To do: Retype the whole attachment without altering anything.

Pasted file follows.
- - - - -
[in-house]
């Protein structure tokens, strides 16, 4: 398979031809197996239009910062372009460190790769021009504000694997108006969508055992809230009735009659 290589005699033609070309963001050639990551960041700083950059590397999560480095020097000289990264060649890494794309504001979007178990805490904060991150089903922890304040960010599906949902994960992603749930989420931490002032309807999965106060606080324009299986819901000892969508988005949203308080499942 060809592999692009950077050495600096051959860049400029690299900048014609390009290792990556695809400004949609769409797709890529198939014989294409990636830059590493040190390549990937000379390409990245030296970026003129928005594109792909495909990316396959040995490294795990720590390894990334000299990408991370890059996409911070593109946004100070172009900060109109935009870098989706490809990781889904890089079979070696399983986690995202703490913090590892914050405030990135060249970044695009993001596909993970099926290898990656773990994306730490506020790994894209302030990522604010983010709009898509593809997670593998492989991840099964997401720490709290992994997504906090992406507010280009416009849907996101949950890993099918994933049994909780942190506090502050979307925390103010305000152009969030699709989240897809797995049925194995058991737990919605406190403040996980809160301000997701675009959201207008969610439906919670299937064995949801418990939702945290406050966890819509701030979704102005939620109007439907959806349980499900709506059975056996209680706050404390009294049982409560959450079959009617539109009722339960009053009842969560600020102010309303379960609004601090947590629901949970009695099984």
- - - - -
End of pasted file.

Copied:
[in-house]
């Protein structure tokens, strides 16, 4: 398979031809197996239009910062372009460190790769021009504000694997108006969508055992809230009735009659 290589005699033609070309963001050639990551960041700083950059590397999560480095020097000289990264060649890494794309504001979007178990805490904060991150089903922890304040960010599906949902994960992603749930989420931490002032309807999965106060606080324009299986819901000892969508988005949203308080499942 060809592999692009950077050495600096051959860049400029690299900048014609390009290792990556695809400004949609769409797709890529198939014989294409990636830059590493040190390549990937000379390409990245030296970026003129928005594109792909495909990316396959040995490294795990720590390894990334000299990408991370890059996409911070593109946004100070172009900060109109935009870098989706490809990781889904890089079979070696399983986690995202703490913090590892914050405030990135060249970044695009993001596909993970099926290898990656773990994306730490506020790994894209302030990522604010983010709009898509593809997670593998492989991840099964997401720490709290992994997504906090992406507010280009416009849907996101949950890993099918994933049994909780942190506090502050979307925390103010305000152009969030699709989240897809797995049925194995058991737990919605406190403040996980809160301000997701675009959201207008969610439906919670299937064995949801418990939702945290406050966890819509701030979704102005939620109007439907959806349980499900709506059975056996209680706050404390009294049982409560959450079959009617539109009722339960009053009842969560600020102010309303379960609004601090947590629901949970009695099984």